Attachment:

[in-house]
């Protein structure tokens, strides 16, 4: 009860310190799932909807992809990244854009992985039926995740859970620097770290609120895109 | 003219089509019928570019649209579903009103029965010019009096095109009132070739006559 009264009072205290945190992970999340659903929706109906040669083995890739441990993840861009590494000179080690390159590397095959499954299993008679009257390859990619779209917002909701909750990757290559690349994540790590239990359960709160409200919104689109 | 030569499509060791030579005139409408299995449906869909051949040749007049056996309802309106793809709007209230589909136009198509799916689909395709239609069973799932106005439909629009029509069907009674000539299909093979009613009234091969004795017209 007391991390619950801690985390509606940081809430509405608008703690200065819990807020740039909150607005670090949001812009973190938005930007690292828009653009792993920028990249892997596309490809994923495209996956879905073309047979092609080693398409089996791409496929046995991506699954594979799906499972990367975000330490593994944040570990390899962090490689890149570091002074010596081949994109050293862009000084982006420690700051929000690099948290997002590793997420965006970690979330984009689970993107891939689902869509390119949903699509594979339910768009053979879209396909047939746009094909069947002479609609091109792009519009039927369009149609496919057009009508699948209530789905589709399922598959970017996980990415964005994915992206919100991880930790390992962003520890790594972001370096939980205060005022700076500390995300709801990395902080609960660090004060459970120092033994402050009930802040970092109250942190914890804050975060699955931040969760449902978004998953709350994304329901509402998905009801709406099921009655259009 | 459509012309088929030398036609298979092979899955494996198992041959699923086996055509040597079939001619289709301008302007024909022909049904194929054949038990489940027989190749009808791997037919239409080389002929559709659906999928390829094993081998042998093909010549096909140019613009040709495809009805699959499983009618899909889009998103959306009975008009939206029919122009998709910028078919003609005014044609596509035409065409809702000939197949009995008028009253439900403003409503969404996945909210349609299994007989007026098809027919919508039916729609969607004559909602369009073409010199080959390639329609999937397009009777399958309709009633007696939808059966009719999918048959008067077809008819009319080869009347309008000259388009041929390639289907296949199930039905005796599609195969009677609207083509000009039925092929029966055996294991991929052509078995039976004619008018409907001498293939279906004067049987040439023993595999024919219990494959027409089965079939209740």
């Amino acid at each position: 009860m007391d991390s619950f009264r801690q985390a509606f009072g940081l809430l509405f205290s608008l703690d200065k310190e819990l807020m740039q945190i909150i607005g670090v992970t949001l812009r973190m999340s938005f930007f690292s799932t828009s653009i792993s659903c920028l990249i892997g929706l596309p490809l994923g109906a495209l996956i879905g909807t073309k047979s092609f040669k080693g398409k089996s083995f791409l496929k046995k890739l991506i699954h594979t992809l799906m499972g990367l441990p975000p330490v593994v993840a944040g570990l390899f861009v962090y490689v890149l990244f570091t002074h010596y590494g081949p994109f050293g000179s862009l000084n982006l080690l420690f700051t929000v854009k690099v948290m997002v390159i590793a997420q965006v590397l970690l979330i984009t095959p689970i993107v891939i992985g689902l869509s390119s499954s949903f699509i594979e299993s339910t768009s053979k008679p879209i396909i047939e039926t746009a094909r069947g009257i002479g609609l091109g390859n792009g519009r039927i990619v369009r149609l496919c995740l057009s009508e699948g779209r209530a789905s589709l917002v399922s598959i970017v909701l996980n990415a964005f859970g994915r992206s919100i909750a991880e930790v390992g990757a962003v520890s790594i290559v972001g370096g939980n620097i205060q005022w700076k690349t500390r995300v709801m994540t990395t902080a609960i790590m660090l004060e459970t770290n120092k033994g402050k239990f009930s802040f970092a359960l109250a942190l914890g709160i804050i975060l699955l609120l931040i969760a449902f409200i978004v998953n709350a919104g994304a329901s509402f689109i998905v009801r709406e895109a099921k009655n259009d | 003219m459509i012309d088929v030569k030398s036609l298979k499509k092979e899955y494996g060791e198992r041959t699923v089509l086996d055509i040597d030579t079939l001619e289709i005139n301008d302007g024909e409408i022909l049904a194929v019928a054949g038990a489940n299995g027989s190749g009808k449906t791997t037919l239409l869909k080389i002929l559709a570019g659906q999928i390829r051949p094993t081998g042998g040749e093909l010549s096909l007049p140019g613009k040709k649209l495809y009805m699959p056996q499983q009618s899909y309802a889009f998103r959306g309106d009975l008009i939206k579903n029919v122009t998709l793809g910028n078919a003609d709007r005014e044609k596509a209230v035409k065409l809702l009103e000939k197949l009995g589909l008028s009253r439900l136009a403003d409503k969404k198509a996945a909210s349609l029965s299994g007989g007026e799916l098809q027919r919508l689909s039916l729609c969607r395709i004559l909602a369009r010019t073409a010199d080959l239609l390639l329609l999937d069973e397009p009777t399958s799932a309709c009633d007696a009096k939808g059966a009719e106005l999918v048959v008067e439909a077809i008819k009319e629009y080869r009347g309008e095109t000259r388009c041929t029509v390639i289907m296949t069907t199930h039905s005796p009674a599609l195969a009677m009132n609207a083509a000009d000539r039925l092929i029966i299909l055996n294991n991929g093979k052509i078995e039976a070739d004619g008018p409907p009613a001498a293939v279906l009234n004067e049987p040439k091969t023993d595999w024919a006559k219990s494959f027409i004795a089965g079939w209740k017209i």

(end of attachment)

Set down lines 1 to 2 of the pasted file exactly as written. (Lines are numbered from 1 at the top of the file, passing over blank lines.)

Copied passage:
[in-house]
């Protein structure tokens, strides 16, 4: 009860310190799932909807992809990244854009992985039926995740859970620097770290609120895109 | 003219089509019928570019649209579903009103029965010019009096095109009132070739006559 009264009072205290945190992970999340659903929706109906040669083995890739441990993840861009590494000179080690390159590397095959499954299993008679009257390859990619779209917002909701909750990757290559690349994540790590239990359960709160409200919104689109 | 030569499509060791030579005139409408299995449906869909051949040749007049056996309802309106793809709007209230589909136009198509799916689909395709239609069973799932106005439909629009029509069907009674000539299909093979009613009234091969004795017209 007391991390619950801690985390509606940081809430509405608008703690200065819990807020740039909150607005670090949001812009973190938005930007690292828009653009792993920028990249892997596309490809994923495209996956879905073309047979092609080693398409089996791409496929046995991506699954594979799906499972990367975000330490593994944040570990390899962090490689890149570091002074010596081949994109050293862009000084982006420690700051929000690099948290997002590793997420965006970690979330984009689970993107891939689902869509390119949903699509594979339910768009053979879209396909047939746009094909069947002479609609091109792009519009039927369009149609496919057009009508699948209530789905589709399922598959970017996980990415964005994915992206919100991880930790390992962003520890790594972001370096939980205060005022700076500390995300709801990395902080609960660090004060459970120092033994402050009930802040970092109250942190914890804050975060699955931040969760449902978004998953709350994304329901509402998905009801709406099921009655259009 | 459509012309088929030398036609298979092979899955494996198992041959699923086996055509040597079939001619289709301008302007024909022909049904194929054949038990489940027989190749009808791997037919239409080389002929559709659906999928390829094993081998042998093909010549096909140019613009040709495809009805699959499983009618899909889009998103959306009975008009939206029919122009998709910028078919003609005014044609596509035409065409809702000939197949009995008028009253439900403003409503969404996945909210349609299994007989007026098809027919919508039916729609969607004559909602369009073409010199080959390639329609999937397009009777399958309709009633007696939808059966009719999918048959008067077809008819009319080869009347309008000259388009041929390639289907296949199930039905005796599609195969009677609207083509000009039925092929029966055996294991991929052509078995039976004619008018409907001498293939279906004067049987040439023993595999024919219990494959027409089965079939209740």